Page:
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  2. To Ed,
    I like your reply to Loren’s post above.

    qoute>”It is obvious that tested and tempted are different with regard to the intent of the tester/tempter. A tester would be impartial, waiting to see the result. A tempter has a desired result in mind at the outset, and may try to control aspects of the situation to get the desired result.”<end qoute.

    Your reply adds a simple explaination to a complex question.

    Glen
    "Lov'n the Lord & Liv'n the Life…"

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  3. Loren,

    Would you say that all temptation is of Satan? And therefore evil?

    Or would you say temptation is merely a weakness of mankind. And can be used by both God and satan as a tool?
    God’s use for testing which leads to spiritual growth.
    Satan’s use for evil and destruction to lure mankind away from God.

    Glen
    “Lov’n the Lord & Liv’n the Life…”

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  4. Loren,

    God knows when we are ready for His testings….. So great is His love….. He certainly stretches our faith and helps it to grow — leading us to appreciate His love all the more after the testing is done….. His wisdom is far beyond our understanding.

    Margaret

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  5. “But every man is tempted, when he is drawn away of his own lust, and enticed. Then when lust hath conceived, it bringeth forth sin: and sin, when it is finished, bringeth forth death.” (James 1:14-15)

    Temptation works because it appeals to a weakness within the flesh. It is the exploitation of those fleshly lusts to entice us to commit sin. This is why the old “the devil made me do it” attitude is not a valid alibi because if we did not have those tendencies in ourselves to commit those deeds, the temptation would be completely powerless. This is why certain temptations are absolutely meaningless to some people, but are practically irresistible to to others. Temptation is successful only when it gains a foothold on an already existing desire within the person being tempted.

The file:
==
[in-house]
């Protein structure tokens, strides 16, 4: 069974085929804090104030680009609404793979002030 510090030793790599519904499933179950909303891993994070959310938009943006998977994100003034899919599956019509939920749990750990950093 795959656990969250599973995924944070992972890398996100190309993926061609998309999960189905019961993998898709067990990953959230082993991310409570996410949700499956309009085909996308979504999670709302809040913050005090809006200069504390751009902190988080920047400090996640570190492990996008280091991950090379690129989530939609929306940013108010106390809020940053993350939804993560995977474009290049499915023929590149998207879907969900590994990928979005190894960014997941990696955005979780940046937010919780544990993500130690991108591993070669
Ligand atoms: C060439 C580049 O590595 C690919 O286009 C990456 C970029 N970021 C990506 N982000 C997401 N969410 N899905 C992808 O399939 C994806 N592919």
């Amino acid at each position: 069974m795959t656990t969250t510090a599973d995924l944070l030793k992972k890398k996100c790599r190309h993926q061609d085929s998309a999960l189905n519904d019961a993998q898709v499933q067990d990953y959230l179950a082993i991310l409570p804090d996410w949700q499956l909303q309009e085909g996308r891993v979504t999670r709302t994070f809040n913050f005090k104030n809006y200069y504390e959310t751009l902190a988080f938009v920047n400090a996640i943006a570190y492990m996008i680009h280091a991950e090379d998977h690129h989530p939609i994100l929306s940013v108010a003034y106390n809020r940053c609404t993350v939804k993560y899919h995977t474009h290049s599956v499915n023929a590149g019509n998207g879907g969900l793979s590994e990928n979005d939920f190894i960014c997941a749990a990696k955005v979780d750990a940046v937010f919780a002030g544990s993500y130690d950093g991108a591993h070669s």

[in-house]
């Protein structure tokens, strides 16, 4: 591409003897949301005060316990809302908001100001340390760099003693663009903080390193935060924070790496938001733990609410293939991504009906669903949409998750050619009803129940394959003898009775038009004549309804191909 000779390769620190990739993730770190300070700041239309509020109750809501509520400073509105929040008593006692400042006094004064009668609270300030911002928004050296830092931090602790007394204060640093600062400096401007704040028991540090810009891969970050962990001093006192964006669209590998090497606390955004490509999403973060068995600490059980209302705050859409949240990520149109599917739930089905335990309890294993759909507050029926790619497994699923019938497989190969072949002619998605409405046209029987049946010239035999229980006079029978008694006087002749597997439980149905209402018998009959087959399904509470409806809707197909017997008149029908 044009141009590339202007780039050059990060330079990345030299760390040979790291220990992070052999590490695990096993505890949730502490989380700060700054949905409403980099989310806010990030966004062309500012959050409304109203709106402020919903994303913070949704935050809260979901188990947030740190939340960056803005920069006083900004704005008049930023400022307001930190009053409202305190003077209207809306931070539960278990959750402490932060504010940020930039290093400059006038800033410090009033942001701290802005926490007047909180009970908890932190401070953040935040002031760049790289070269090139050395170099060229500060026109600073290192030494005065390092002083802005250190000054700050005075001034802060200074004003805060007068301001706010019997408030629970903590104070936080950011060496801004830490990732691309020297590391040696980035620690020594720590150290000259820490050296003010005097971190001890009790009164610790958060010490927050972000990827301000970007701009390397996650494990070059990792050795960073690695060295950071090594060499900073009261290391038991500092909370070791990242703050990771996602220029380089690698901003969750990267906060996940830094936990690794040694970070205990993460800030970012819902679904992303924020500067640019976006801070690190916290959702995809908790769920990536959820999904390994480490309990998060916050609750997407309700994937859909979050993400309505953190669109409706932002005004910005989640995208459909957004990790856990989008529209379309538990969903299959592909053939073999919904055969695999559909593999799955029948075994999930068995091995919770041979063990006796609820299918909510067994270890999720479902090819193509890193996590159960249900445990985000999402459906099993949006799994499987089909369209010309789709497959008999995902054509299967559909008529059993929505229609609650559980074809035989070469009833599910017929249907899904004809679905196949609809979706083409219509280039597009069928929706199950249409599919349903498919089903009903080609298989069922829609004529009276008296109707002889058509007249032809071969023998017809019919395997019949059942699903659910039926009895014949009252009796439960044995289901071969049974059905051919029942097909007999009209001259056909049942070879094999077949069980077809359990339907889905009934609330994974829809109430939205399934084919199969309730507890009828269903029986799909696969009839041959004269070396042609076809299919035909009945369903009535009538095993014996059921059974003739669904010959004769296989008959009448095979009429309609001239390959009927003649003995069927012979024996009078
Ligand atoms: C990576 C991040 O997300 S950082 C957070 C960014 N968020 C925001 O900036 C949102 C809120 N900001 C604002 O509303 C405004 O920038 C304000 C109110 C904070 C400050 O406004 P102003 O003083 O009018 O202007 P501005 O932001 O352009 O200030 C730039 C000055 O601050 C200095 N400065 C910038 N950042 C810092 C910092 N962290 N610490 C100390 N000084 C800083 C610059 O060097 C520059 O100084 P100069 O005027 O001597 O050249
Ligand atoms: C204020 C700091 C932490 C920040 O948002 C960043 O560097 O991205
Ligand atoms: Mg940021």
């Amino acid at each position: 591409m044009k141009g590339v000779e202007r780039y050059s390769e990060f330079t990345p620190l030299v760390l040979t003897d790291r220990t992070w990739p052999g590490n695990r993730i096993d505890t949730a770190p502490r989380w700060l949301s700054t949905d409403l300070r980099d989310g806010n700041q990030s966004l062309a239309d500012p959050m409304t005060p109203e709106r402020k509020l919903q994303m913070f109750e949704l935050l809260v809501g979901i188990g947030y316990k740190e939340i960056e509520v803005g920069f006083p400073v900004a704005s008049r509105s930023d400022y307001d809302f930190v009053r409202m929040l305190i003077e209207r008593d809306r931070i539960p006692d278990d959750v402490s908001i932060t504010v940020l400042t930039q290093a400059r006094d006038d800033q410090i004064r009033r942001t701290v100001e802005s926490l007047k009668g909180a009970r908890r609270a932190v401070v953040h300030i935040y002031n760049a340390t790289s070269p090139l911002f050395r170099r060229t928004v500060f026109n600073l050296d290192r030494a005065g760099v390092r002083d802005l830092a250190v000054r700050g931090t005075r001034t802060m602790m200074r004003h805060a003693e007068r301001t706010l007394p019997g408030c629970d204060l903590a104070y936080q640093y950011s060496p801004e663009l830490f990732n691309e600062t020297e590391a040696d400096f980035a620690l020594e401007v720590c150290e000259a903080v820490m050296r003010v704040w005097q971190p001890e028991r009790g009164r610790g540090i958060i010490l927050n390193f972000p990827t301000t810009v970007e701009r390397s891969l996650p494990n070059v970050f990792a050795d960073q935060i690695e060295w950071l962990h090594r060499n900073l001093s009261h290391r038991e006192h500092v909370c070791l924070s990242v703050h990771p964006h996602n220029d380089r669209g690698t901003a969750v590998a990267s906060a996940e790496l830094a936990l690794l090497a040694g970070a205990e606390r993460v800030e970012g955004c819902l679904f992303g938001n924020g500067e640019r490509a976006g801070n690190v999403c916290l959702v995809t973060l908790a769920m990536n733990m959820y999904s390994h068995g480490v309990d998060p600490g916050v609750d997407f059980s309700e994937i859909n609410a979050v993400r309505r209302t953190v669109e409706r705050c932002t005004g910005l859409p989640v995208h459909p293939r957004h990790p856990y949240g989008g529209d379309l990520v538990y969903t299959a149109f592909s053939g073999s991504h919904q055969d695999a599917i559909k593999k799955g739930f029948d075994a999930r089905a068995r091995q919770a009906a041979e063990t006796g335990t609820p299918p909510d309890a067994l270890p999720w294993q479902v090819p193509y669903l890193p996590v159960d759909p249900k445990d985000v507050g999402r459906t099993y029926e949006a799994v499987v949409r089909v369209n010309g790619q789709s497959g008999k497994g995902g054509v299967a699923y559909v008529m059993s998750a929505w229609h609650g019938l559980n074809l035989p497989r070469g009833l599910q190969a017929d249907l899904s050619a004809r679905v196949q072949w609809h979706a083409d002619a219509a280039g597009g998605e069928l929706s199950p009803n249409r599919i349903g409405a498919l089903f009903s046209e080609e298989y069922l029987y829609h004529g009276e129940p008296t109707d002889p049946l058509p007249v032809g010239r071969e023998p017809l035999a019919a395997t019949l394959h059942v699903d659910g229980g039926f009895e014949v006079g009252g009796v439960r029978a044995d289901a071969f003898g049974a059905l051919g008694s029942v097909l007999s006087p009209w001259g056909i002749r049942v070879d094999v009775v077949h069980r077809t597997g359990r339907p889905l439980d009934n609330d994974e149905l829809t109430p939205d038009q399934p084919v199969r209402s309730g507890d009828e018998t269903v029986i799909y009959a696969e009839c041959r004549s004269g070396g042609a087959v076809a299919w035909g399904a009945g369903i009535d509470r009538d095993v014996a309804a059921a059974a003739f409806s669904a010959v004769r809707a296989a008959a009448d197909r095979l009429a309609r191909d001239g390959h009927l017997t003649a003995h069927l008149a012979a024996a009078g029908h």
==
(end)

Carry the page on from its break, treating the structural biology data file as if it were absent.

Now, more to the point of the issue you raised :) , I would firmly concur that Satan is ultimately the instrument by which temptation comes. This is what I believe James has in mind when he says that God is not the tempter (James 1:13). Yet Scripture bears witness that God is the One in complete control over all temptation which comes into our lives, permitting or else disallowing temptations which He Himself deems appropriate or “insurmountable” (1 Cor. 10:13). In this sense, I think that God can even cause Satanic temptation to serve as a tool to bring about the believer’s spiritual growth, this being the reason that He allows it.

    Is this really a valid distinction or are we finely cutting a theological hair? I believe that the difference is quite important. 2 Samuel 24:1 tells us that God moved David to number Israel, while 1 Chronicles 21:1 tells us it was Satan. Which is accurate? I think they both are. Satan used the occasion as a temptation to commit evil while God permitted it as an opportunity of testing. Satan was the instrument of enticement, but we are reminded that, ultimately, there is nothing that befalls the servant of God save that which God allows.

    I really don’t know that I can address this issue any more succinctly than Ed did in his comment. I did write an earlier post back when I was covering Genesis 3 about temptation that might be relevant to the topic: “How Temptation Works”

    Thanks, Glen, for the great comment and for reading this, God bless you!

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  6. I agree. Ed, I really like how you put it too. Thanks for writing this!

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  7. Very well put, thanks Margaret!

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  8. never i have ever had perfect answers to this question as this. God bless you all

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  9. Thank you, Justine, I am overjoyed that you found this article helpful :)